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Fr: Caracara caronculé
All : Streifenkarakara
Esp : Caracara Carunculado
Spanish (Colombia): Caracara Paramuno
Ital : Caracara caruncolato
Nd: Lelcaracara
Sd: Knölcaracara


Didier Buysse
Vision d’Oiseaux

Text by Nicole Bouglouan


HANDBOOK OF THE BIRDS OF THE WORLD Vol 2 by Josep del Hoyo-Andrew Elliot-Jordi Sargatal - Lynx Edicions - ISBN: 8487334156

A GUIDE TO THE BIRDS OF COLOMBIA by Steven L. Hilty and William L. Brown - Princeton University Press – ISBN 069108372X

Avibase (Lepage Denis)

BirdLife International (BirdLife International)

Global Raptor Information Network - Working to Conserve Birds of Prey in nature



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Carunculated Caracara
Phalcoboenus carunculatus

Falconiforme Order – Falconidae Family

Length: 50-56 cm
Wingspan: 110-115 cm

The Carunculated Caracara is an opportunistic species usually seen walking on the ground in open habitats in the high Andes. It is very similar to the Mountain caracara (P. megalopterus), but this one has uniform black chest and upper belly.  

The adult has glossy black head, neck and upperparts. On the black upperwing, the flight feathers are tipped white, forming a white trailing edge.
The uppertail-coverts are black, whereas the black tail has conspicuous white base and terminal band.

On the underparts, black breast and upper belly are broadly streaked white. Lower belly, undertail-coverts and thighs are white. On the underwing, wing-coverts and bases of flight feathers are white.

On the head, the black crown shows a moderately curled crest. The bare skin of face, cere, eyering and throat is bright orange-red to deep red. On the throat, the wrinkled skin forms wattles.
The bill is whitish. The eyes are brown to blackish-grey. Long legs and feet are bright yellow.

Both sexes are similar.

The immature is fuscous-brown above with blackish-brown shaft streaking. Head, rump and underparts show weak white mottling. The tail has narrow white terminal band.
The bare face is dull yellow. The bill is grey. Legs and feet are dusky.

The Carunculated Caracara utters raucous territorial calls while throwing the head back, almost touching the shoulders. But at nest, they give short clicks and grumbles if disturbed.

The Carunculated Caracara frequents the páramo (high, tropical, montane vegetation), the grassy pastures with some bushes, and the open areas at high elevation, up to 3000-4000 metres, where it can be seen walking in dry treeless highlands.

The Carunculated Caracara is found above the tree-line in the Andes of Ecuador and SW Colombia.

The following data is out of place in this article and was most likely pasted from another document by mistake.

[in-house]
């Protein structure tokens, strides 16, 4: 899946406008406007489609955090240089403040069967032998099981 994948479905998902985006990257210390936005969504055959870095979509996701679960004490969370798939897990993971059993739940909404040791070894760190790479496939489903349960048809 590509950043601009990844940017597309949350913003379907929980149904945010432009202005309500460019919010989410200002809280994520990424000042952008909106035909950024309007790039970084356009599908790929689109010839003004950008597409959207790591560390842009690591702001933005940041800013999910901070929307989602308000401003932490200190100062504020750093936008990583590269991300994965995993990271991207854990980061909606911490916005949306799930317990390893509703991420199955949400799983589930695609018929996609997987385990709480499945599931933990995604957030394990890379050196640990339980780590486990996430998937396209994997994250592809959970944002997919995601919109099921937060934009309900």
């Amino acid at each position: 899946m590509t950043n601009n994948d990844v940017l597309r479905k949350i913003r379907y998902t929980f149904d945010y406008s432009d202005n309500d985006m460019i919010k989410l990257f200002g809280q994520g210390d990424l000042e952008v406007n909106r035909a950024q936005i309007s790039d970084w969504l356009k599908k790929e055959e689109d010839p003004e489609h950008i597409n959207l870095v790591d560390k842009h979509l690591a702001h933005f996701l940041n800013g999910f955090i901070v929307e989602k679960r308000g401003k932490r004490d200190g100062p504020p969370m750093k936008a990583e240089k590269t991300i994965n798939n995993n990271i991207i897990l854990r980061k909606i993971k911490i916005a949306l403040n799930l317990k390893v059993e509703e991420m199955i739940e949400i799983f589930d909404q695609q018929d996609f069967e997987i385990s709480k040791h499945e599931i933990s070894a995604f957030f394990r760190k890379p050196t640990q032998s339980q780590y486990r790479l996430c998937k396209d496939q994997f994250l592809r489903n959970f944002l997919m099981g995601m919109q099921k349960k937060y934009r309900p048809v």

The Carunculated Caracara often occurs around cattle in grassy pastures. This species feeds on carrion, but also takes numerous living preys such as worms, insects, amphibians, lizards, small rodents and birds.
It walks and runs on the ground, often foraging in family groups of 7-8 birds, but also in larger flocks of up to 40 around cattle, and scavenging almost anything they can find and eat.

At the beginning of the breeding season, the bare face becomes brighter. The birds give territorial calls while throwing their head back. Some circular flights can be observed high in the air.

This species is probably sedentary. Large flocks of up to 100 birds and more can be seen outside the breeding season.

The Carunculated Caracara has strong flight and often soars even into strong winds. It may soar over great distance on half-closed wings.
It also performs low flight when searching for preys.

The Carunculated Caracaras nest on cliff-ledges where they build a structure with sticks. It may occasionally nest in tree.

The female usually lays 2 eggs in September-October. The young fledge in January.
The nesting behaviour of this species is poorly known.

The diet of the Carunculated Caracara can be different according to the area, and changes from a mountain to another. But it usually feeds on numerous food items such as carrion, earthworms, insects, amphibians, lizards, small birds and small mammals (including young rabbits). It may also take some plant matter.
It forages by walking and running about on the ground, and sometimes by flying low from the ground.
This species replaces crown and ravens at high elevations.

The Carunculated Caracara is uncommon to locally fairly common in highlands and grassy pastures. It is relatively common near the border with Ecuador, and is spreading its range in some parts of the habitat.
The species is not currently threatened.